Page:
Raleigh-based American Aquarium's New Album, "Lamentations," Is Their Biggest Hit Yet
Thursday, May 14, 2020, 2pm by David Menconi
Note: Authored by David Menconi, this piece has been produced in partnership with Raleigh Arts.
The week after Raleigh, N.C., roots-rock band American Aquarium’s new album “Lamentations” was released, frontman BJ Barham got a call from the group’s record label asking if he’d seen the latest Billboard charts. Barham said no and was told, “You’ll want to go check that out really quick.”
Once he did, Barham saw that “Lamentations” debuted at No. 1 on two different charts—Top New Artist Album and Americana/Folk Album. It was also the No. 2 Country Album, No. 2 Rock Album and even cracked the overall Billboard 200 chart (at No. 133).
“It was a pretty crazy day,” Barham said with a laugh a day later. “Obviously it’s our biggest-selling record to date. We knew there was more buzz, just no idea just how much. It’s something you hope for as an artist, but wishing for something and having it come true are obviously two completely different things. We don’t put out records for the accolades, but it’s nice to get the pat on the back every now and then.”
The chart action takes some of the sting out of being marooned at home right now. The group’s last full-on shows were way back in Jan. at their annual “Road Trip to Raleigh” at Lincoln Theatre.
With a new album out, American Aquarium—one of the 21st century’s ultimate road-warrior acts, a band that has played up to 300 shows a year since 2005—would usually be burning up the road to play it live on stages from coast to coast.
But COVID-19 has shut down the live-concert business for the foreseeable future, which leaves Barham feeling a bit restless.
“Being off the road right now does feel weird,” Barham said. “The tour was supposed to start with what we hoped would be the No. 1 Americana album in the country. Getting that No. 1 was supposed to be the hard part, and planning the tour was the easy part. Well, it turns out we got the hard one while the thing that was always so easy to do is literally impossible right now. But I just hope this record has enough legs to where five months from now—or a year or whenever we’re allowed to go back out—people will still want to see and hear these songs and this band again. As I recall from Economics 101, demand goes up as supply goes down. So a year off as we’ve put out arguably the best album of our career should mean more people coming to see us, I hope.”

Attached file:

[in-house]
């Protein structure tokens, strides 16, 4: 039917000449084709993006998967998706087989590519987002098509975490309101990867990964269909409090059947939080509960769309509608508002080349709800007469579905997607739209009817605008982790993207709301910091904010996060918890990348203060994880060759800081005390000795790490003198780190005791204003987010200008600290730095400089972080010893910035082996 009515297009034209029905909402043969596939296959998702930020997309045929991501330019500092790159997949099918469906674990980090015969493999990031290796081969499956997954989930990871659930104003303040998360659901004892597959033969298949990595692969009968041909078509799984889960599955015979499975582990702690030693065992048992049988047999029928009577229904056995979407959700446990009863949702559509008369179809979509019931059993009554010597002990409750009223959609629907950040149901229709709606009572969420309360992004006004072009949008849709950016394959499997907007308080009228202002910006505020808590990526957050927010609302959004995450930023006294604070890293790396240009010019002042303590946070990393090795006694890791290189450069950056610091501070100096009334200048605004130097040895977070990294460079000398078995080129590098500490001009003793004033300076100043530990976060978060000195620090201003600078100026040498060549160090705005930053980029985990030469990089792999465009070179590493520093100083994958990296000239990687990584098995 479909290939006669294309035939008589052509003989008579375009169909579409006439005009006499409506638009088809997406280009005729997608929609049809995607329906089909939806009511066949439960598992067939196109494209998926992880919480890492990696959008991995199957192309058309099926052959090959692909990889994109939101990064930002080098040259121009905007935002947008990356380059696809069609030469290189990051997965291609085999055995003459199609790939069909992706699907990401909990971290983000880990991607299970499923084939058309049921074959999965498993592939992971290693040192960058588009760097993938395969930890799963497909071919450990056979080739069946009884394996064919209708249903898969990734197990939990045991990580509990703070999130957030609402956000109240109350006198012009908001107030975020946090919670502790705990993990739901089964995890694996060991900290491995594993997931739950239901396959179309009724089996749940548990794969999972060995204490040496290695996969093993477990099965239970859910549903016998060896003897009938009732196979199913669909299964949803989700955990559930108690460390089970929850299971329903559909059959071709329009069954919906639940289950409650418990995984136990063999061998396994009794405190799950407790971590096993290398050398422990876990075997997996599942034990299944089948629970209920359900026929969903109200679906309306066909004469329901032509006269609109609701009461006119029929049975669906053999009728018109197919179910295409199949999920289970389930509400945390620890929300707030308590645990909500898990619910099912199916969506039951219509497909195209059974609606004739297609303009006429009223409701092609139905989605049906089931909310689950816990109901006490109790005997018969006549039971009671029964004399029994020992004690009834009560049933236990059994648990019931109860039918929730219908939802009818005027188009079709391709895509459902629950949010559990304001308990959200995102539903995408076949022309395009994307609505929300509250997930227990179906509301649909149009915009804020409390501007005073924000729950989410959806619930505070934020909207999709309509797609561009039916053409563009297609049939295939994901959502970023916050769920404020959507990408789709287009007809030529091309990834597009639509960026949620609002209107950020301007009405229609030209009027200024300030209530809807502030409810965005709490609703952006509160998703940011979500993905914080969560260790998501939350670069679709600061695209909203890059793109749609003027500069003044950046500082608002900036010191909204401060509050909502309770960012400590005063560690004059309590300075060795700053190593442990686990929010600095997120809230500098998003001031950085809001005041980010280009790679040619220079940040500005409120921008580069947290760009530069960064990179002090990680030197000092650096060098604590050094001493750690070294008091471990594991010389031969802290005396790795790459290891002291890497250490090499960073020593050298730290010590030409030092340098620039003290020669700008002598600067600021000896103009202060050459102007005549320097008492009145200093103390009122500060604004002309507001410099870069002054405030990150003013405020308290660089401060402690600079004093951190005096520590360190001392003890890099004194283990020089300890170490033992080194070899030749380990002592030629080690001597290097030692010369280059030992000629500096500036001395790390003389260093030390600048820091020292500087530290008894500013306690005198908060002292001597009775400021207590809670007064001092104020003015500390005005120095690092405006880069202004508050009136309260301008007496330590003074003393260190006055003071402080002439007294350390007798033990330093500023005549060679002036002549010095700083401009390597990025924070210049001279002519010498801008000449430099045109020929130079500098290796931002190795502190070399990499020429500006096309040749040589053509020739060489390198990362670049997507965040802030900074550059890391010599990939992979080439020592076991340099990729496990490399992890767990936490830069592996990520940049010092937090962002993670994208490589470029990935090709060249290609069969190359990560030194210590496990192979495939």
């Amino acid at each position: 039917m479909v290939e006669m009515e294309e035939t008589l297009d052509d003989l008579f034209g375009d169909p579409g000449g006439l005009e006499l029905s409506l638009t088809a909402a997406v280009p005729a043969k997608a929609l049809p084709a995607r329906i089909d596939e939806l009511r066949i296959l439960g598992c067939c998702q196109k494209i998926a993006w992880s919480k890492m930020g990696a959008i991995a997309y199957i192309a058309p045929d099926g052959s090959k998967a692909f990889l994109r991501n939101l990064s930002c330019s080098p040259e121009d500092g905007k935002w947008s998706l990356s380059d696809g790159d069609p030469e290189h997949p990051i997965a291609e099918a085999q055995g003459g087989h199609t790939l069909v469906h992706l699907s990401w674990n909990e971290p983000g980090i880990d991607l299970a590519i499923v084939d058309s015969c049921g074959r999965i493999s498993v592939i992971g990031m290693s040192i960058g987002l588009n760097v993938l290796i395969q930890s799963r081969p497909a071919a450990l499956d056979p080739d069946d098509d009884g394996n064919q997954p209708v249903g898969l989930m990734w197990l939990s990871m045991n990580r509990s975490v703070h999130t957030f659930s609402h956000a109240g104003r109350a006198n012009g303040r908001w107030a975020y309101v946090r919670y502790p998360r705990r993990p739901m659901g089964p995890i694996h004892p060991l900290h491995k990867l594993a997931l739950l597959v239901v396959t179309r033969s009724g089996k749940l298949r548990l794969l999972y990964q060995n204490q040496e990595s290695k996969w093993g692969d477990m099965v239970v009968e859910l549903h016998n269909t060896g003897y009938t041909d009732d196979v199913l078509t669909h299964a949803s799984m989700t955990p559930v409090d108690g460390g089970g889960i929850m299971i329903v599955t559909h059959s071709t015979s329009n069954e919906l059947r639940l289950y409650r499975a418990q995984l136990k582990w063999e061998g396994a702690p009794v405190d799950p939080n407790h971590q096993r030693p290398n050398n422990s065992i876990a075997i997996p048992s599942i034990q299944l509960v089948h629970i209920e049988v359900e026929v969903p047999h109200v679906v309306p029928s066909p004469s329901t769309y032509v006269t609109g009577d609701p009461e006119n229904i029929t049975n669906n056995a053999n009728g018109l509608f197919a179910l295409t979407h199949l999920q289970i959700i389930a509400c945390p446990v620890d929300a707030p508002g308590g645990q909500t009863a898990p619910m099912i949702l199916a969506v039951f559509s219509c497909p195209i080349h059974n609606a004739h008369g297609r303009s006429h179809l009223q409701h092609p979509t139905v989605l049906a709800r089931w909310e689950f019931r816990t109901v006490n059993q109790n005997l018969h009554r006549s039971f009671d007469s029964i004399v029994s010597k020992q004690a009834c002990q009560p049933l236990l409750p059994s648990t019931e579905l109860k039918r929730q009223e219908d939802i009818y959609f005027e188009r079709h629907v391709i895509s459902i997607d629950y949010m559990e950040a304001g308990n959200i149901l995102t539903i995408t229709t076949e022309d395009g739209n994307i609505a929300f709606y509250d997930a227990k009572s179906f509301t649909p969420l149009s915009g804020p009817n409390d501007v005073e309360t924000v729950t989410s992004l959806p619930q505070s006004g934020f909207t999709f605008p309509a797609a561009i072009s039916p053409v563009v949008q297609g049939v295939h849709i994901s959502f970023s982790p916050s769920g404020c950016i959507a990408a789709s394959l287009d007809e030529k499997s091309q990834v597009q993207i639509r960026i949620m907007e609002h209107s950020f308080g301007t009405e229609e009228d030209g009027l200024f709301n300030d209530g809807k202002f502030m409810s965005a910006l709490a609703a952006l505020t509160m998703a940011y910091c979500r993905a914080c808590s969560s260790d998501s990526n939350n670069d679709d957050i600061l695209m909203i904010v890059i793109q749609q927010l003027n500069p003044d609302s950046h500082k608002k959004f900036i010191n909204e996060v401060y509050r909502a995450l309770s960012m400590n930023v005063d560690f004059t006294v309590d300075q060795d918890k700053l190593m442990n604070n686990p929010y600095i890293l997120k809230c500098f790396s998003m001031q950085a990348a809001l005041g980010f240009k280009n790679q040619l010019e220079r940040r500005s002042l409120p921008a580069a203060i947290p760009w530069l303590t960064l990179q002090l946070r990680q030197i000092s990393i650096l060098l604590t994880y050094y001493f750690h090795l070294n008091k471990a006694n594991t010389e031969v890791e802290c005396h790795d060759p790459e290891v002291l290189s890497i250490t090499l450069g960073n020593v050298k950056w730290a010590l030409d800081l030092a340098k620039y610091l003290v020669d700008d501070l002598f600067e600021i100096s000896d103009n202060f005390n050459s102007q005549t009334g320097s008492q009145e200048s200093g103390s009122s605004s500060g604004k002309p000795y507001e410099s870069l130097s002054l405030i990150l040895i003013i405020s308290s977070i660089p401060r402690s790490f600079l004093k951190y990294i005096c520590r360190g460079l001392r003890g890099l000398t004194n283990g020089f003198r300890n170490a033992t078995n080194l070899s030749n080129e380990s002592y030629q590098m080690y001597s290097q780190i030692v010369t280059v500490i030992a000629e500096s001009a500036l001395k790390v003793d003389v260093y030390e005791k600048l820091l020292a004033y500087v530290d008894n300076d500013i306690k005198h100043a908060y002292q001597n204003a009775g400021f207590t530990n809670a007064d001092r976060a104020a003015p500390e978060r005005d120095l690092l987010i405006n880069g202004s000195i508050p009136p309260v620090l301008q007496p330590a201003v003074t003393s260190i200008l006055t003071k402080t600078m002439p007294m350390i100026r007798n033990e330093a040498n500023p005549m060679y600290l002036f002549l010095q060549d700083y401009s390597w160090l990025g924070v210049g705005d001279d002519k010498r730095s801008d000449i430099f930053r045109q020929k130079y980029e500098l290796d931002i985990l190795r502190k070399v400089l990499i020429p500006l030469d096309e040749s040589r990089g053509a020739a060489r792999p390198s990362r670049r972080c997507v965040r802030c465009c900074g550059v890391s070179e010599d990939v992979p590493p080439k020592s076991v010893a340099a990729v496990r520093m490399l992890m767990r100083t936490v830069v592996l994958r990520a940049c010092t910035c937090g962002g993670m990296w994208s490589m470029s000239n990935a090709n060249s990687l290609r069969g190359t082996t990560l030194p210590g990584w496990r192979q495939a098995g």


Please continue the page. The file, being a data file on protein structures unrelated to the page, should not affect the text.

If things are pretty upbeat in American Aquarium’s world right now, the ironic part is that it’s thanks in part to an undeniably dark record. Aptly titled, “Lamentations” is full of regrets, betraying a sense of shame in songs like “How Wicked I Was” and “The Day I Learned to Lie to You.” In contrast, Barham (who has been sober for years) leads a life of domestic contentment with a wife and young daughter.
“It’s about finding a small piece of myself in each character,” Barham says of the new album. “All 10 songs have their own specific characters, but you can also envision them all being about one character’s lamentations about things that broke him as a person. I write a lot about that guy I used to be and still sometimes see in the mirror, all the flaws and scars. The mirror can be a dark place. That kind of self-analysis has been the focus of the last couple of albums.”
To keep busy during this down-time, Barham has been playing online live-streams on Facebook and Instagram several times per week, with the obligatory Venmo tip jar. Proceeds are earmarked for his American Aquarium bandmates, so he can keep paying them even though they’re not playing.
Barham is also taking advantage of the extra time at home to write songs. He says he’s already pretty far along on another album’s worth of material and vows that the next record will come in less time than the two-year gap before “Lamentations.”
“Every writer says they want more time to just focus on the work, the art,” Barham says. “I’m curious to see how many will have taken that to heart and created something during all this. It’s actually been perfect for me. We already had this record in the can and about to come out, so no pressure. That let me explore things. I’ve done so much writing under pressure before, where studio time was booked when I still needed six more songs. It’s been nice to write for just me, not to impress bandmates or cut demos.”
You can purchase "Lamentations" on CD and vinyl—plus band merchandise—here. You can also stream on Spotify.
Below, BJ Barham performs as part of Window Music, a webseries where musicians perform in front of its downtown Raleigh office windows.
Header photo by Joshua Black Wilkins
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